Year 17 is the last year of legal childhood, making it quite an interesting one. This article is here for you if you’re turning 17 soon, to read what a talented young builder went through looking back at this crazy age. Take a few lessons from their experience and save yourself the trouble, you’ll need them!
I’m Alistair. An 18-year-old software engineer from the UK. I want to share what I took away from my year as a 17-year-old.
For as long as I can remember, I’ve been obsessed with computers. Finding out how and why they work, and what makes me pressing the spacebar make that character jump. There are family pictures of a tiny me messing around on my father’s old desktop PC. I dropped out of school at 15 to pursue programming, and at the moment, I work for a company called Hop. We’re building a cloud platform that doesn’t require an expensive certificate or training course to use. I also listen to a lot of music and can repeat a song I enjoy for weeks without burning it out, which some friends have called me out for.
For me, my north star or personal mission statement is something I’m still figuring out. I suppose I take things as they come and (sometimes annoyingly) don’t plan ahead too far. If I had to put an answer down now, I’d say it would be somewhere around not looking at price tags at the supermarket and being able to travel to places without thinking about the costs. I’d love to explore the small, non-touristy European cities, and meet up with great internet friends in their hometowns. I guess I am pretty fortunate that programming doesn’t require me to be in any physical place to work; I can pay for travelling while travelling. I don’t think money buys happiness, but it allows you to make the right decisions about where you want to take your life. It buys you freedom. That can make you happy. You would not choose to be in a less privileged situation, it always makes more sense to have money to ensure these options remain available.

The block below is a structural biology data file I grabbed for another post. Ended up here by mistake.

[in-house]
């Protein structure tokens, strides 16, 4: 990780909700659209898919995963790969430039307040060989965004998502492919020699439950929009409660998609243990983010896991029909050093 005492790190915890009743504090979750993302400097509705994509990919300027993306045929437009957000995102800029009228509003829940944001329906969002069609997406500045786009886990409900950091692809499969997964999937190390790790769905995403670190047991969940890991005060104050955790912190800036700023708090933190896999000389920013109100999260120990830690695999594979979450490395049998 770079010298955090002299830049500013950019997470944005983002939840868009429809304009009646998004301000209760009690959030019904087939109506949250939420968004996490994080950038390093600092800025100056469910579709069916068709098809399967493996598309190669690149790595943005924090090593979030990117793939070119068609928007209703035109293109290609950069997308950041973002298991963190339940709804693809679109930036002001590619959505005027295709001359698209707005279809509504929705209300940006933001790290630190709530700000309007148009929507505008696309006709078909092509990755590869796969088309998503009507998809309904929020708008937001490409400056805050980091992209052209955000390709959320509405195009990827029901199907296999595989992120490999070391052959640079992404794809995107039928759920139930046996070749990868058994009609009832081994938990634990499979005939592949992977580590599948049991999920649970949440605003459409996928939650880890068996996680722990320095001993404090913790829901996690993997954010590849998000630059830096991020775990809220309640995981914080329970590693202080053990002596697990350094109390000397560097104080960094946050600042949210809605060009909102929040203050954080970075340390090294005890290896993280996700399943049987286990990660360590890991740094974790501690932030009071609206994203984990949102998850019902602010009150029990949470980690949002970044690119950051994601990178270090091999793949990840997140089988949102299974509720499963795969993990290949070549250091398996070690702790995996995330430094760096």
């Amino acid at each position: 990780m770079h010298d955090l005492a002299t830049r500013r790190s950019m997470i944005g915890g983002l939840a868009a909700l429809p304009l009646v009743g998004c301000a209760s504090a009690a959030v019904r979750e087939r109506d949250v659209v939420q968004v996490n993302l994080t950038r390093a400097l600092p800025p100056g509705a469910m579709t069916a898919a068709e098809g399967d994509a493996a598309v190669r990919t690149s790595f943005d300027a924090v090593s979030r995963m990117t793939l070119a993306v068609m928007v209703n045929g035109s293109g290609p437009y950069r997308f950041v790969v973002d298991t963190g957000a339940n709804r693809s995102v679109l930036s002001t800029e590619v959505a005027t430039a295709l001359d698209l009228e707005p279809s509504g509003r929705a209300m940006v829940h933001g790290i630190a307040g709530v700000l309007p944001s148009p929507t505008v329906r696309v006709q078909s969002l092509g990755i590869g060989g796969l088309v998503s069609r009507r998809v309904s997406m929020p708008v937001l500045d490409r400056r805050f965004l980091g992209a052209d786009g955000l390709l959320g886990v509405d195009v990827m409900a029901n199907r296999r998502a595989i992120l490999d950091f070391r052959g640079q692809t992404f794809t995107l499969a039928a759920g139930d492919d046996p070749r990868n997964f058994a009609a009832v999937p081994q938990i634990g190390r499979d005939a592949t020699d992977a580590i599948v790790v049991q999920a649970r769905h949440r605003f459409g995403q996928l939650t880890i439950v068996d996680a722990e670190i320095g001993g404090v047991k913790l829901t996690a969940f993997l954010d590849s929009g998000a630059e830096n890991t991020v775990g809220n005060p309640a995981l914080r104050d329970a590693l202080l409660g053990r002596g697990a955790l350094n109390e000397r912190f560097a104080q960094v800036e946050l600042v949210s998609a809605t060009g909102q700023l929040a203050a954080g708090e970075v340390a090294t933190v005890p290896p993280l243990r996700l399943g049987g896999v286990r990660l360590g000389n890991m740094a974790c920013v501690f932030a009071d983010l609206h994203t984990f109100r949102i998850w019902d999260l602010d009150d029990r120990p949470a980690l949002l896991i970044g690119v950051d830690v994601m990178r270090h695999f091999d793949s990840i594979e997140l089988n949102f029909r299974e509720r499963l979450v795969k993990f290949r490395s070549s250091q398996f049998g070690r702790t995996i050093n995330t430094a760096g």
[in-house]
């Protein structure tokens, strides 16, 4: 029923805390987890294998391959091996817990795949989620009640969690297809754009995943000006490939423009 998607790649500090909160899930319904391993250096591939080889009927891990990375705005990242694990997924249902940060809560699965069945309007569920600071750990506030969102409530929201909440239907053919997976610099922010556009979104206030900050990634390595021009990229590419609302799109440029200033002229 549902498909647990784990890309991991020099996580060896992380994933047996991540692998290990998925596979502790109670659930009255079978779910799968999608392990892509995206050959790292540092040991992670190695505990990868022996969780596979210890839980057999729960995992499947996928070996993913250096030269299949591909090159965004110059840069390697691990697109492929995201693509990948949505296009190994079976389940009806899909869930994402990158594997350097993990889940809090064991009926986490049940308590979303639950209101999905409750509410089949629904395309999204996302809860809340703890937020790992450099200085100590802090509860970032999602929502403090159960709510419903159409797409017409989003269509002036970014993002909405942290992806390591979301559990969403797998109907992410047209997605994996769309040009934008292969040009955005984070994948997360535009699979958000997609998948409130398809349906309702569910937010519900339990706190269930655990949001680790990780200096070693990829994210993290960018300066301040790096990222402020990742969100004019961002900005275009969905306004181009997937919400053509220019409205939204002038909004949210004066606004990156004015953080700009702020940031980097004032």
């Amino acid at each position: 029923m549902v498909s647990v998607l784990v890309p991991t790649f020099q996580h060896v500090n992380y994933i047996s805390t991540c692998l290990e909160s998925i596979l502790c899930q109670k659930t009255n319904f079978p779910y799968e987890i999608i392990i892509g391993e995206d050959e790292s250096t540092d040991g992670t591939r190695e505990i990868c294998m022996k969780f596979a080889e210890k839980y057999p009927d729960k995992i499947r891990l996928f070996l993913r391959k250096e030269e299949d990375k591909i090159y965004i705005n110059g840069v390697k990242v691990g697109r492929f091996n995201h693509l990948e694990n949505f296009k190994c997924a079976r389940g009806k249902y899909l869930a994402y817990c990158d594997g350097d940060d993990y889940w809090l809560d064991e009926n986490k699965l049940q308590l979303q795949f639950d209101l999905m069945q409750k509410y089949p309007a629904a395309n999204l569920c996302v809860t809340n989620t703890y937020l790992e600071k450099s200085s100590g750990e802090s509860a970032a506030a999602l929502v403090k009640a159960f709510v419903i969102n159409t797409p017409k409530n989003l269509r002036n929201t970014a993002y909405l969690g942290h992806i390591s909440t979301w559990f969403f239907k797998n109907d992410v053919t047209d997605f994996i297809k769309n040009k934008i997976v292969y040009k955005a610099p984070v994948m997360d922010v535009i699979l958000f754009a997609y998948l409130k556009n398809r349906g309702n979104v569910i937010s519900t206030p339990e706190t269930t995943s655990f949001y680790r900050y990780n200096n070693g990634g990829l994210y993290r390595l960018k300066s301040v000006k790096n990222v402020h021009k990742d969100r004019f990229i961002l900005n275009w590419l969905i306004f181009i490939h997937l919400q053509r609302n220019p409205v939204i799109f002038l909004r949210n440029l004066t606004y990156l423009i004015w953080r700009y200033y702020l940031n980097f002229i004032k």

You are likely here because you have high aspirations and want to turn your hobby into a career. Remember that It’s totally okay to not follow the crowd and take the traditional route. There are so many resources available to help you achieve your goal that your high school teacher wouldn’t even consider an option. YouTube, for example, has an enormous amount of free content that can guide you step by step. I recognise that I was never the conventional child growing up, but I knew what I wanted and pursued it. I am still on that journey, and I am excited to see what challenges come my way, how I will react to them, and if I will care about them or not 😉
Disclaimer: This article is written from the experiences Alistair has had in his life. His life will not be perfectly applicable to yours. For that reason, don’t take what he says as law.